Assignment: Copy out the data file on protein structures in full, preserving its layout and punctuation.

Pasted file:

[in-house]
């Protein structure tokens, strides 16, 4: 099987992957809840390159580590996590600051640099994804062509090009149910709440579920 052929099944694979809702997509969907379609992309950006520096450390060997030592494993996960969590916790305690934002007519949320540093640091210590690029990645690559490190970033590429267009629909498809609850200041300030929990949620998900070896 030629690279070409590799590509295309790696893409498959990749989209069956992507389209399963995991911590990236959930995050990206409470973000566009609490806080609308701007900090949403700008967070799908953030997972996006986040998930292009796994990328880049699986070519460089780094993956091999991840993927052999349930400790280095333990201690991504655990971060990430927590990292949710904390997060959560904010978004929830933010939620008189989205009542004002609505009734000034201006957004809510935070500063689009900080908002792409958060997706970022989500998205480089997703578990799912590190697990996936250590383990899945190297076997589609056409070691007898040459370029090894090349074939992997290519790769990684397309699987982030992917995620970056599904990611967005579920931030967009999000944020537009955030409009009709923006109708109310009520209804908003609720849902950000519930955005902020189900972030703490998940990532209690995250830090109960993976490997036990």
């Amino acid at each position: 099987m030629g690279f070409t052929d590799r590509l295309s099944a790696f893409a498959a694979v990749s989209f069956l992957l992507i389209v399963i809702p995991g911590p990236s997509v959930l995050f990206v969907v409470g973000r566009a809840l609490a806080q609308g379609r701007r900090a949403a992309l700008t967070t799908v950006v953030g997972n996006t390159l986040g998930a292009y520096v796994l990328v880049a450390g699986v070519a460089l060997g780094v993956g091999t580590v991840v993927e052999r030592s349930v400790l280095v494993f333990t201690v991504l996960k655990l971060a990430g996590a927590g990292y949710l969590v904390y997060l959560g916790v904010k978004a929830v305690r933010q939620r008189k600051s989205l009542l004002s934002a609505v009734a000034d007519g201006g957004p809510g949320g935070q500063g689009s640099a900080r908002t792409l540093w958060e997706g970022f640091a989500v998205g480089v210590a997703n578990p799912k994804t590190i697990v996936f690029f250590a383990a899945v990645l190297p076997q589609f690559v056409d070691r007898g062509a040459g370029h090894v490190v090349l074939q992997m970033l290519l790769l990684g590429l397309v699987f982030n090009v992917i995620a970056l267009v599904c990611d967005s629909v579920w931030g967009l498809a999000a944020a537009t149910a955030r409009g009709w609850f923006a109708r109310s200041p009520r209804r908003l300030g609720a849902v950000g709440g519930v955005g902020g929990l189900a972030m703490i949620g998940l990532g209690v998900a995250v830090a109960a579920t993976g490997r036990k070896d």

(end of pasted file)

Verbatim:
[in-house]
């Protein structure tokens, strides 16, 4: 099987992957809840390159580590996590600051640099994804062509090009149910709440579920 052929099944694979809702997509969907379609992309950006520096450390060997030592494993996960969590916790305690934002007519949320540093640091210590690029990645690559490190970033590429267009629909498809609850200041300030929990949620998900070896 030629690279070409590799590509295309790696893409498959990749989209069956992507389209399963995991911590990236959930995050990206409470973000566009609490806080609308701007900090949403700008967070799908953030997972996006986040998930292009796994990328880049699986070519460089780094993956091999991840993927052999349930400790280095333990201690991504655990971060990430927590990292949710904390997060959560904010978004929830933010939620008189989205009542004002609505009734000034201006957004809510935070500063689009900080908002792409958060997706970022989500998205480089997703578990799912590190697990996936250590383990899945190297076997589609056409070691007898040459370029090894090349074939992997290519790769990684397309699987982030992917995620970056599904990611967005579920931030967009999000944020537009955030409009009709923006109708109310009520209804908003609720849902950000519930955005902020189900972030703490998940990532209690995250830090109960993976490997036990």
């Amino acid at each position: 099987m030629g690279f070409t052929d590799r590509l295309s099944a790696f893409a498959a694979v990749s989209f069956l992957l992507i389209v399963i809702p995991g911590p990236s997509v959930l995050f990206v969907v409470g973000r566009a809840l609490a806080q609308g379609r701007r900090a949403a992309l700008t967070t799908v950006v953030g997972n996006t390159l986040g998930a292009y520096v796994l990328v880049a450390g699986v070519a460089l060997g780094v993956g091999t580590v991840v993927e052999r030592s349930v400790l280095v494993f333990t201690v991504l996960k655990l971060a990430g996590a927590g990292y949710l969590v904390y997060l959560g916790v904010k978004a929830v305690r933010q939620r008189k600051s989205l009542l004002s934002a609505v009734a000034d007519g201006g957004p809510g949320g935070q500063g689009s640099a900080r908002t792409l540093w958060e997706g970022f640091a989500v998205g480089v210590a997703n578990p799912k994804t590190i697990v996936f690029f250590a383990a899945v990645l190297p076997q589609f690559v056409d070691r007898g062509a040459g370029h090894v490190v090349l074939q992997m970033l290519l790769l990684g590429l397309v699987f982030n090009v992917i995620a970056l267009v599904c990611d967005s629909v579920w931030g967009l498809a999000a944020a537009t149910a955030r409009g009709w609850f923006a109708r109310s200041p009520r209804r908003l300030g609720a849902v950000g709440g519930v955005g902020g929990l189900a972030m703490i949620g998940l990532g209690v998900a995250v830090a109960a579920t993976g490997r036990k070896d």